A Project for Better Journalism chapter
Entertainment

Hollywood discrimination

I left the theater with my eyes practically rolling in the back of my head. I should have known that Jurassic World would not be revolutionary, but geez, the writers could have tried to make it a little more unpredictable: A white, strong, male protagonist meets an uptight, unmaternal, career-obsessed woman. He is charming and laid back. She’s stiff and stubborn. 

   I don’t know if it was the articles of her work uniform slowly disappearing or the wildly unrealistic six-inch heels (that she still was sporting while cantering around in the woods), but I just couldn’t ignore it–Jurassic World is excruciatingly sexist. 

   This disaster of a movie would’ve never happened if the crew wasn’t almost entirely white and male. 

   Jurassic World is one of the most successful films of all time accumulating “1.67 billion dollars in the box office” (IMDB). But why are people going to see this god awful movie? You can’t stick two dinosaurs, a male protagonist, and a damsel in distress in a movie and call it groundbreaking. Sure, it sells but there’s no real message. 

   Sure, action movies with superheroes and dinosaurs can be wildly entertaining. However, I deeply wish that Hollywood cared more about the message behind a film. Hundreds of movies have followed the same misogynistic and predictable plot a nauseating amount of times 

   This is because of the majority demographic in charge of Hollywood: White and male. 

   There’s a glass ceiling in Hollywood the size of a dinosaur amusement park, and I’ll break it with my six-inch heels if I have to.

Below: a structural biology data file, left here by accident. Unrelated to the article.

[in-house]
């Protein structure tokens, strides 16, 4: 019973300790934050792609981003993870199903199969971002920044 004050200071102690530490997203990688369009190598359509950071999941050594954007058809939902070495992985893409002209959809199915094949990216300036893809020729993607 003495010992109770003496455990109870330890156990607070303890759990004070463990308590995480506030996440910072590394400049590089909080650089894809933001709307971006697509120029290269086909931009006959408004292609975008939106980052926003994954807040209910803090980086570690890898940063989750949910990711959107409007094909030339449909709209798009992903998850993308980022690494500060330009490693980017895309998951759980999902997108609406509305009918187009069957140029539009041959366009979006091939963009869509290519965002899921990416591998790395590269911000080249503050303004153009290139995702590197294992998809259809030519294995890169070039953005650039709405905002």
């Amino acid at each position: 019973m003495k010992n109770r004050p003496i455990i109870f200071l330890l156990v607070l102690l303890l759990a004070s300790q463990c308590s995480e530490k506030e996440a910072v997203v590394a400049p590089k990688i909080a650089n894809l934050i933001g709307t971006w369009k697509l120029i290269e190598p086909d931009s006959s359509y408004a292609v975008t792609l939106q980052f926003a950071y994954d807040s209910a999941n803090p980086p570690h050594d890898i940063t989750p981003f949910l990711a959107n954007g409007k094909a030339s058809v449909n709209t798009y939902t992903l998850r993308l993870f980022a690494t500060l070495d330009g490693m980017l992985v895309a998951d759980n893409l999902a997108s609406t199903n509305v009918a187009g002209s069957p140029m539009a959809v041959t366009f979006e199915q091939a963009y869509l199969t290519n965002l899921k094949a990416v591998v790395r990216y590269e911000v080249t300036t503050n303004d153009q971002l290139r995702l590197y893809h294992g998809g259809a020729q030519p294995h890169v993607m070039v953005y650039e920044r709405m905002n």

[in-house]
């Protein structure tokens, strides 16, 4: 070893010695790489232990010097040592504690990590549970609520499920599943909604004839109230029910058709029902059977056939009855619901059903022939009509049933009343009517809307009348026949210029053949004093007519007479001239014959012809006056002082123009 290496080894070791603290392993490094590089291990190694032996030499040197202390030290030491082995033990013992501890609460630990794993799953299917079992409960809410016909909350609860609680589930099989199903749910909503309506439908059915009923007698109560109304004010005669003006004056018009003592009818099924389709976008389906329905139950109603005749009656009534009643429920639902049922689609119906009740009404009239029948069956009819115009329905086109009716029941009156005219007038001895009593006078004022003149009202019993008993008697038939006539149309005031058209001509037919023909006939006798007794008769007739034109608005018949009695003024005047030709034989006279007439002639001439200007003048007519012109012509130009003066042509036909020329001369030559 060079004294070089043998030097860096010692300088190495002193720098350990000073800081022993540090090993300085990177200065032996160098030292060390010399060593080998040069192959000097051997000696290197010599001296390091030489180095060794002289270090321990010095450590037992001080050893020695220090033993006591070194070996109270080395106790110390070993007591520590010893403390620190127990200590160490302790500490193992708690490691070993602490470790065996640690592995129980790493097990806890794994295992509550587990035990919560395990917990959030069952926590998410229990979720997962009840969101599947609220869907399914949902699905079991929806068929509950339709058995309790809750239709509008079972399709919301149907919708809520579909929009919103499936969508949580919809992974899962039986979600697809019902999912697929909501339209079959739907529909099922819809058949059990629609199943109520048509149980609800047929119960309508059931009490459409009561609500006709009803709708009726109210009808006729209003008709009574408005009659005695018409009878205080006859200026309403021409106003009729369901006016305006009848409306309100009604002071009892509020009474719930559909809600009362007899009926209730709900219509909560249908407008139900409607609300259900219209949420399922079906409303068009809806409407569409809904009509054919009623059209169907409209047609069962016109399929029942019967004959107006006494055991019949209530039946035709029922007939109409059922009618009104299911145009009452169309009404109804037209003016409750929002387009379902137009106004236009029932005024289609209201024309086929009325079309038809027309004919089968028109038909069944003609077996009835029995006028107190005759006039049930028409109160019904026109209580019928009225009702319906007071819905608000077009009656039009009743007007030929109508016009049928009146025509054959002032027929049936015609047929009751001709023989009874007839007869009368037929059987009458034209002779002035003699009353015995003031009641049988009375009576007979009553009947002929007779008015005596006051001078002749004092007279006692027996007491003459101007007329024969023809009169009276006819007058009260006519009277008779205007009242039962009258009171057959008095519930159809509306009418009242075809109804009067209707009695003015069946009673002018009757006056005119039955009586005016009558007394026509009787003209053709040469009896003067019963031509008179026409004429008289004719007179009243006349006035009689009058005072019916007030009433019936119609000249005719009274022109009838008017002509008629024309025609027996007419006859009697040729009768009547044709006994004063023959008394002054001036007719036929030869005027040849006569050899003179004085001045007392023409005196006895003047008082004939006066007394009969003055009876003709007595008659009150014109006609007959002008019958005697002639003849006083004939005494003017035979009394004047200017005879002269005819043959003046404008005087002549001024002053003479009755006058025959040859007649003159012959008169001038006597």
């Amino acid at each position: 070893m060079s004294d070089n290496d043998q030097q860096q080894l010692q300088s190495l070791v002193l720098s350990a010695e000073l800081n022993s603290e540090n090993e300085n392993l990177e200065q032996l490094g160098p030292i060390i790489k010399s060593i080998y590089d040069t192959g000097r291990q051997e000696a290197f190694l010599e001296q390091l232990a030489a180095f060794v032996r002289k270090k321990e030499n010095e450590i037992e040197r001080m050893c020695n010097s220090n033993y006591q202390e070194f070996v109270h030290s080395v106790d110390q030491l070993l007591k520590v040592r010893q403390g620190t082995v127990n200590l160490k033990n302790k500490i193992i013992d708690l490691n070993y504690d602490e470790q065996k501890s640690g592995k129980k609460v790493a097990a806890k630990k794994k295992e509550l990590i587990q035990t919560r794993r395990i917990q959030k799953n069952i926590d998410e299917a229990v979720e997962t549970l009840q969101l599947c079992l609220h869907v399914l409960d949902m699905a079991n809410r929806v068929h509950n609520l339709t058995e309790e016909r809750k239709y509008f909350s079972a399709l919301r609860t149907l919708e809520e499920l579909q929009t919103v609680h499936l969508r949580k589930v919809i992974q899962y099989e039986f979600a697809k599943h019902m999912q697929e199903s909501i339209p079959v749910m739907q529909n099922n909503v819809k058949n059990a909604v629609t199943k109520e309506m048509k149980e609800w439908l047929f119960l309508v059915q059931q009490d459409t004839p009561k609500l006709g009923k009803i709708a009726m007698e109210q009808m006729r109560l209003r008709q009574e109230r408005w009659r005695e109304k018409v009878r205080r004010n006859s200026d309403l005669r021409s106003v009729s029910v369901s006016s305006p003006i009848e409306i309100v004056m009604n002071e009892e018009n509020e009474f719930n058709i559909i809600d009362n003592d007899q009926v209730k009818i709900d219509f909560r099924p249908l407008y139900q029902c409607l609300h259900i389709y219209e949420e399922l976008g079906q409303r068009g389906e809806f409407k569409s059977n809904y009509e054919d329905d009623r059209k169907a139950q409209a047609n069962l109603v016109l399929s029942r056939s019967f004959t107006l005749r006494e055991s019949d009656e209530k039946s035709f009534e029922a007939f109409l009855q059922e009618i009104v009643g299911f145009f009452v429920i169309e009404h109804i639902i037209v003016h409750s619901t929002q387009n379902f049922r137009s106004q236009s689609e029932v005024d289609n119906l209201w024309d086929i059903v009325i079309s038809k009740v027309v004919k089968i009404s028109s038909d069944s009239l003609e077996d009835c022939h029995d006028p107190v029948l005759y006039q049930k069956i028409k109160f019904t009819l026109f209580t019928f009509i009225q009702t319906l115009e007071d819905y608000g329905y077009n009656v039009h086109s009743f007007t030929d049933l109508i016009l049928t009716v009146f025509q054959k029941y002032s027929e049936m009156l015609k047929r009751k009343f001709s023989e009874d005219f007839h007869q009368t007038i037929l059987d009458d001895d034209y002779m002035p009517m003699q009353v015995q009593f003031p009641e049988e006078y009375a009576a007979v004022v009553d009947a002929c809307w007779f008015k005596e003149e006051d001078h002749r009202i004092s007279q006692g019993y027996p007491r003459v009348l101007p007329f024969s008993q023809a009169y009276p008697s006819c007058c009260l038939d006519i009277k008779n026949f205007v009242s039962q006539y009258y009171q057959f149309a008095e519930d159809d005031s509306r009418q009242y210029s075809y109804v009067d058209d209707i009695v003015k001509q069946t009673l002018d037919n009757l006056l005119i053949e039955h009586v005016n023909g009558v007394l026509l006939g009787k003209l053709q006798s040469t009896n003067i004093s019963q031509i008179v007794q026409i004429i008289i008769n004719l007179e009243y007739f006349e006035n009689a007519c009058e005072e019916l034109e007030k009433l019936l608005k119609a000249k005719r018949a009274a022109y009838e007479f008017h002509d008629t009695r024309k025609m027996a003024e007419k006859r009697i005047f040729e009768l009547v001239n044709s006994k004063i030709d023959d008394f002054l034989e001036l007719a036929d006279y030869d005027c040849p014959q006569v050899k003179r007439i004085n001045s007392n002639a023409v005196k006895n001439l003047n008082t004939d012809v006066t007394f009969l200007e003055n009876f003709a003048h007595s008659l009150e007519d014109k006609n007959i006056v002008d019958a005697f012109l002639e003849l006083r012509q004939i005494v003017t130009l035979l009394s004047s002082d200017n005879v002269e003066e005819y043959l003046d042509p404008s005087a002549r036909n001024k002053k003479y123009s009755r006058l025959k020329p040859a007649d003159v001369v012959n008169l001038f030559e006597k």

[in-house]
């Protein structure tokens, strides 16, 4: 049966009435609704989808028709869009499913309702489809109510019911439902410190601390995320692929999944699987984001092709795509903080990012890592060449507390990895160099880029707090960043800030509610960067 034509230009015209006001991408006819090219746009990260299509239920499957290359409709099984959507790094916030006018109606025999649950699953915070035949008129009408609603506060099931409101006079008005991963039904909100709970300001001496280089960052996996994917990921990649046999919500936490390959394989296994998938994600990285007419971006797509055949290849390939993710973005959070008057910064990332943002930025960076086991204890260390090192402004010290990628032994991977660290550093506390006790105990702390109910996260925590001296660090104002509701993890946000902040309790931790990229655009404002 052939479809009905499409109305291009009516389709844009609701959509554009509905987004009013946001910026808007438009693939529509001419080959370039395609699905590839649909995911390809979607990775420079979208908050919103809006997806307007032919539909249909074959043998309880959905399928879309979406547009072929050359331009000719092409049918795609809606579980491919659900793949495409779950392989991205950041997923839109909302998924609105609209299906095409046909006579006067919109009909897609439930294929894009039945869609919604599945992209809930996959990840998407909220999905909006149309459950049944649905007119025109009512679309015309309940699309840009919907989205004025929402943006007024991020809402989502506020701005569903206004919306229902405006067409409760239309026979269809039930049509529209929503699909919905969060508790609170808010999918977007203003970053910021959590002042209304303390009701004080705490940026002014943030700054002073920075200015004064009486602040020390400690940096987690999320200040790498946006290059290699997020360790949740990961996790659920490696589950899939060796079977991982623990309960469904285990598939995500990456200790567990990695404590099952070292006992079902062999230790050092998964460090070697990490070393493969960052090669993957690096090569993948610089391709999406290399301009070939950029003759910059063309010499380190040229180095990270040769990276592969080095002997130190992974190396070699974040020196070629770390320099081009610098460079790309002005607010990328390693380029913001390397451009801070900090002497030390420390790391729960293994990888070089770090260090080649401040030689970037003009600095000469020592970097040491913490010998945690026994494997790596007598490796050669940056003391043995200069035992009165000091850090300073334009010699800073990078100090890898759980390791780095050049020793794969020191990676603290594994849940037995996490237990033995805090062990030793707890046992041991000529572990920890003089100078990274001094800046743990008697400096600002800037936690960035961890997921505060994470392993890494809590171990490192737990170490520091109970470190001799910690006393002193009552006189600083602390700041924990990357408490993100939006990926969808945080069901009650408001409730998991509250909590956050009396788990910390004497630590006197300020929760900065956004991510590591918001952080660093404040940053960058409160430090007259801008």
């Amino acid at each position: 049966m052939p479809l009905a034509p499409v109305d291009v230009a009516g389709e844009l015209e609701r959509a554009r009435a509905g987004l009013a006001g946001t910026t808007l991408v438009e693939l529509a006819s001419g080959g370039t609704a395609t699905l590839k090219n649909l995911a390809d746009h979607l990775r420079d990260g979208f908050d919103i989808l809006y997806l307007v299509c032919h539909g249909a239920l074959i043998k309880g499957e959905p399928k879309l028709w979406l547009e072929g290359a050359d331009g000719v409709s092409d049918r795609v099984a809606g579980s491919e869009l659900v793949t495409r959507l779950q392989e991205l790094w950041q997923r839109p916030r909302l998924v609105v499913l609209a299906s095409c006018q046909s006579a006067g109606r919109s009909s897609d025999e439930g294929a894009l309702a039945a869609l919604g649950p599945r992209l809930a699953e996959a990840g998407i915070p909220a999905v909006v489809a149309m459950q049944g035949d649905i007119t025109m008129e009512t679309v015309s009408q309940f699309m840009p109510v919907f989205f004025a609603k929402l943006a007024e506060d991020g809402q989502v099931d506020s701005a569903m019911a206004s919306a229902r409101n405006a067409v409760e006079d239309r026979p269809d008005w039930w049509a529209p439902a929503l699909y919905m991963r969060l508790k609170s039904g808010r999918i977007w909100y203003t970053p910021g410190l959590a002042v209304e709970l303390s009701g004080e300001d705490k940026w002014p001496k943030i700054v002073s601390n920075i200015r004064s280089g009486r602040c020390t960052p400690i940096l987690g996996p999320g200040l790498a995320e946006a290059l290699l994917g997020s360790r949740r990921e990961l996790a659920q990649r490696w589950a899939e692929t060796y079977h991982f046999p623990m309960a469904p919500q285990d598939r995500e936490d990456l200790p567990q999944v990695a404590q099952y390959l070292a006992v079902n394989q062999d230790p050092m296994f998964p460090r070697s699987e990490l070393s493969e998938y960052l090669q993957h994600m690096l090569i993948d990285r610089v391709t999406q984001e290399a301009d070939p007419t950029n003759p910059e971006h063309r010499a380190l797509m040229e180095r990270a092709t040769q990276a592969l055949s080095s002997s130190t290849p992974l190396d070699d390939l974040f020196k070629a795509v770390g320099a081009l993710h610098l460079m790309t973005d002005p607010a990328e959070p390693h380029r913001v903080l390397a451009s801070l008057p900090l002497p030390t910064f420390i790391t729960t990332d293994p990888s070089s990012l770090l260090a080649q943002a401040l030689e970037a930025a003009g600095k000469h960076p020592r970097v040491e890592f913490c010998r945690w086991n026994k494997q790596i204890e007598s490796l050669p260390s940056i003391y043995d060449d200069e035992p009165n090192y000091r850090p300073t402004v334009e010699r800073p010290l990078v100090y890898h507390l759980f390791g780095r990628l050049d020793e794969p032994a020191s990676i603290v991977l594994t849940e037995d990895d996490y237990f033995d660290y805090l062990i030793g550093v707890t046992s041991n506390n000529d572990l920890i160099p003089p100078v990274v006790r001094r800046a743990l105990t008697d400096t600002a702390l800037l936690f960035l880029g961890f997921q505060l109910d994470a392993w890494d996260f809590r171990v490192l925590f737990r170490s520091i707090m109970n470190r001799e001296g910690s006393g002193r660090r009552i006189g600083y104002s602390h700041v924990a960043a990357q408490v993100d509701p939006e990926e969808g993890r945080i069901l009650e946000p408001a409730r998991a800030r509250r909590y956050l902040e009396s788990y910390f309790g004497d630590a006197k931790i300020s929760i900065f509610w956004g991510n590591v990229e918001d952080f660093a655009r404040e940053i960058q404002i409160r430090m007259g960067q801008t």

There is a crucial demand for more female directors in Hollywood. There are countless new and insightful stories to be told; stories where females are not shamed for being nonmaternal and career-driven, but uplifted for showing vigor and intelligence. 

   Male producers have shot down countless women and minority films for being invaluable, not relatable, and unable to sell well to a public audience. However, last time I checked, the public audience of America is not all young teen males, which is labeled as the most sellable audience in the box office. 

    Only 31% of America is white and male. 

   If film directors continue to represent only 31% of the American population, the industry neglects the mass majority of stories that have yet to be heard. 

   Honestly, I don’t want to sit through another male protagonist romantic comedy where an attractive and nearly perfect, female love interest swoops in just in time to save said male protagonist from his sorrows. 

   These women hardly have groundbreaking personalities or intelligence past the capacity of a dinner plate; they often serve as a small appetizer to the main entree. 

   There is no relatability, reality, or complexity to any of these characters. There’s no real substance. Not that all men are guilty of this; however, I do think it takes a certain level of understanding and personal experience to describe a character realistically. 

   Films open up new narratives and perspectives that the viewer may have never come into contact with; films contain the potential to make a more sympathetic and open-minded society. Although a viewer may have never experienced what the subject of the film faces, one can empathize with their story. 

   More female directors in Hollywood means more role models for young aspiring women. Instead of a movie showcasing a female to be a secondary character, she could encompass just as many aspirations and achievements as her male counterpart. 

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